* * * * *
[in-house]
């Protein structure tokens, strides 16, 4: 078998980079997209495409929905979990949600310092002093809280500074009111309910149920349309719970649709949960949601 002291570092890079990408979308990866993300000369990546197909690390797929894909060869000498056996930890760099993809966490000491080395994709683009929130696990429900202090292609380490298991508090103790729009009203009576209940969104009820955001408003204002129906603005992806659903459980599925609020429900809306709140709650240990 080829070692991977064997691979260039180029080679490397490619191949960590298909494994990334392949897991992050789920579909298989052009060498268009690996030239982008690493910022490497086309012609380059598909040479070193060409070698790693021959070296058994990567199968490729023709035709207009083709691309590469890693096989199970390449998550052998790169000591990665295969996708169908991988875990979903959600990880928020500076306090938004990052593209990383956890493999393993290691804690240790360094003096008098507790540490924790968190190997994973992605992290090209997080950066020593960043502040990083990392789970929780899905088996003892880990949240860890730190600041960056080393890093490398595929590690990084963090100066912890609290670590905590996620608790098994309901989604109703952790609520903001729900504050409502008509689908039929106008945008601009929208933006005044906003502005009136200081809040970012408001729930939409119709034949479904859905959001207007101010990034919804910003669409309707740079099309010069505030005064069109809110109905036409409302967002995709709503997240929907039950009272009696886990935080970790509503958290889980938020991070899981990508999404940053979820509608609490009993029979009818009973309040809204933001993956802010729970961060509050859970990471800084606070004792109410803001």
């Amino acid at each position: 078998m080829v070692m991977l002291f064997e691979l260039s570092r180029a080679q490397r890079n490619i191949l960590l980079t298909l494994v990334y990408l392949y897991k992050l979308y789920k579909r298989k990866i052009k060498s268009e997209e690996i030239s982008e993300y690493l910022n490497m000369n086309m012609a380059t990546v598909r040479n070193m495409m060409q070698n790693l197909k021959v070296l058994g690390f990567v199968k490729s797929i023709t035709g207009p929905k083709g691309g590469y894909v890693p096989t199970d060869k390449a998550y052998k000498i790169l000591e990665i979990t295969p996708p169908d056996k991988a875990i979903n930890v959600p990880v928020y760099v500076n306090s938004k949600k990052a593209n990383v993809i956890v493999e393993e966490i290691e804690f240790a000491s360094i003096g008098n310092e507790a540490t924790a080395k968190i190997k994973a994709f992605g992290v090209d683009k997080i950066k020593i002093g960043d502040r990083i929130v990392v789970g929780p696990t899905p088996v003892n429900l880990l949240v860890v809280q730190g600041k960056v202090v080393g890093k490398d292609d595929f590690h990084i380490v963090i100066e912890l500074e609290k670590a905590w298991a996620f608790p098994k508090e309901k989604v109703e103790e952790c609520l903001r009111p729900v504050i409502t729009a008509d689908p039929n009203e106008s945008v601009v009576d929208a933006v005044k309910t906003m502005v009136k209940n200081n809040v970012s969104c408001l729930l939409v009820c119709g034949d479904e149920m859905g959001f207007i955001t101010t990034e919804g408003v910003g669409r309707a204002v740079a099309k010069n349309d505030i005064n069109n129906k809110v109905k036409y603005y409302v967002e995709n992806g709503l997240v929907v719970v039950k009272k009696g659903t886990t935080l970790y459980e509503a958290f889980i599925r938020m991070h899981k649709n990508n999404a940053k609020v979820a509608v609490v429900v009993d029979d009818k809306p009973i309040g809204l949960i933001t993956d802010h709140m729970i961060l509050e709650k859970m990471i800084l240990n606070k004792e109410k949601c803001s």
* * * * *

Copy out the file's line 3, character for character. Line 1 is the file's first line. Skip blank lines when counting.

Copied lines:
């Amino acid at each position: 078998m080829v070692m991977l002291f064997e691979l260039s570092r180029a080679q490397r890079n490619i191949l960590l980079t298909l494994v990334y990408l392949y897991k992050l979308y789920k579909r298989k990866i052009k060498s268009e997209e690996i030239s982008e993300y690493l910022n490497m000369n086309m012609a380059t990546v598909r040479n070193m495409m060409q070698n790693l197909k021959v070296l058994g690390f990567v199968k490729s797929i023709t035709g207009p929905k083709g691309g590469y894909v890693p096989t199970d060869k390449a998550y052998k000498i790169l000591e990665i979990t295969p996708p169908d056996k991988a875990i979903n930890v959600p990880v928020y760099v500076n306090s938004k949600k990052a593209n990383v993809i956890v493999e393993e966490i290691e804690f240790a000491s360094i003096g008098n310092e507790a540490t924790a080395k968190i190997k994973a994709f992605g992290v090209d683009k997080i950066k020593i002093g960043d502040r990083i929130v990392v789970g929780p696990t899905p088996v003892n429900l880990l949240v860890v809280q730190g600041k960056v202090v080393g890093k490398d292609d595929f590690h990084i380490v963090i100066e912890l500074e609290k670590a905590w298991a996620f608790p098994k508090e309901k989604v109703e103790e952790c609520l903001r009111p729900v504050i409502t729009a008509d689908p039929n009203e106008s945008v601009v009576d929208a933006v005044k309910t906003m502005v009136k209940n200081n809040v970012s969104c408001l729930l939409v009820c119709g034949d479904e149920m859905g959001f207007i955001t101010t990034e919804g408003v910003g669409r309707a204002v740079a099309k010069n349309d505030i005064n069109n129906k809110v109905k036409y603005y409302v967002e995709n992806g709503l997240v929907v719970v039950k009272k009696g659903t886990t935080l970790y459980e509503a958290f889980i599925r938020m991070h899981k649709n990508n999404a940053k609020v979820a509608v609490v429900v009993d029979d009818k809306p009973i309040g809204l949960i933001t993956d802010h709140m729970i961060l509050e709650k859970m990471i800084l240990n606070k004792e109410k949601c803001s």